Malawi leader accuses judges of pushing for regime change

President Peter Mutharika says Supreme Court judges chose to be part of the push for regime change by upholding the Constitutional Court ruling that nullified the 2019 presidential elections.

Mutharika made the remarks in Talk to the President programme broadcast on Malawi Broadcasting Corporation on Friday.

On May 8, the seven-judge panel of the Supreme Court upheld the February 3 ruling of the Constitutional Court which nullified the 2019 elections.

The Supreme Court agreed with the lower court that the polls were marred by serious and troubling irregularities that undermined the results of the elections.

But Mutharika said the Supreme Court ruling has set a very bad precedent that every election will be nullified even with a small irregularity that does not have an impact on the final result.

“Rulings by the courts to nullify the election were a travesty of justice and a judicial coup d’etat to get rid of government.

“The judiciary did not follow evidence, setting standards that every election will be nullified. I feel sorry for the future of this country. It’s really a big shame and a tragedy,” said Mutharika.

He, however, said he is ready for the court sanctioned fresh presidential elections in which he is seeking a second term. The Malawi leader urged Malawians to vote for leaders who want to develop the country and not destroy.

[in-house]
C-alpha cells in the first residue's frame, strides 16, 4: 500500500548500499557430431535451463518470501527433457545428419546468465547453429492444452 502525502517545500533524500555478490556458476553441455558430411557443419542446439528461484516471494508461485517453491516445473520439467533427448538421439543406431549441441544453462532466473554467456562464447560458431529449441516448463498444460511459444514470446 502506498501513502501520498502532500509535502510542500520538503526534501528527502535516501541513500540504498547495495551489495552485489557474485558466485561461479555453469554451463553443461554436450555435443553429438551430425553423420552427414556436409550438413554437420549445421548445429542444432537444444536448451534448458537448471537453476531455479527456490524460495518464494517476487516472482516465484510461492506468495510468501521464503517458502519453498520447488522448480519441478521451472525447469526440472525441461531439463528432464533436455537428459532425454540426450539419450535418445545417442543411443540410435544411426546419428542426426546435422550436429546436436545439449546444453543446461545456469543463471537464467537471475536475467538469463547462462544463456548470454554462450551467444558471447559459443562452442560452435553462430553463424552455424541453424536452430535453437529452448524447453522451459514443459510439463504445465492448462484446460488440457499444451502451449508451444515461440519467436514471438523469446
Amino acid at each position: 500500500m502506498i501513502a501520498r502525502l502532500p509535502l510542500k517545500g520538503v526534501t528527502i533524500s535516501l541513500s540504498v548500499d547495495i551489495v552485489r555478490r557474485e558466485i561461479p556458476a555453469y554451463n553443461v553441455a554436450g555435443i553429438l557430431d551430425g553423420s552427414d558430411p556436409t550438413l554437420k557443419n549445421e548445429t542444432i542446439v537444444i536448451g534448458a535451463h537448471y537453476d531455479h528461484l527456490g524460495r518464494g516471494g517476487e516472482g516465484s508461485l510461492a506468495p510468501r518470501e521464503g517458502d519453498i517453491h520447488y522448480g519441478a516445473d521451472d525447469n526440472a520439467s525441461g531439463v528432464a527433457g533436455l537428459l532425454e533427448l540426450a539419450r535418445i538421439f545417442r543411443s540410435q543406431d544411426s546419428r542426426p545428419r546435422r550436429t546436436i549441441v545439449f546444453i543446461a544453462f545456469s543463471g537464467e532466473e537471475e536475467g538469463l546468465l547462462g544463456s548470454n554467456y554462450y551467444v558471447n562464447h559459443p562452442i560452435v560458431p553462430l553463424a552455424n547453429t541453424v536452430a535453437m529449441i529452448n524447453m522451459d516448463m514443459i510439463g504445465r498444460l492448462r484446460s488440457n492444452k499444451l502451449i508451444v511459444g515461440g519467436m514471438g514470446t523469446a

In the fresh elections, Mutharika’s main challenger is Lazarus Chakwera who is representing the Tonse Alliance.

Chakwera and UTM leader Saulos Chilima (now Chakwera’s runningmate) were candidates in the 2019 elections and challenged the outcome of the polls.

The Constitutional Court on February 3 nullified the polls and ruled that the winner in presidential elections should get 50 percent plus one of the votes cast.

Mutharika and the Malawi Electoral Commission appealed, with Mutharika describing the ruling as a travesty of justice and hoping the Supreme Court will cure the errors.

On May 8, the Supreme Court upheld the lower court’s ruling.

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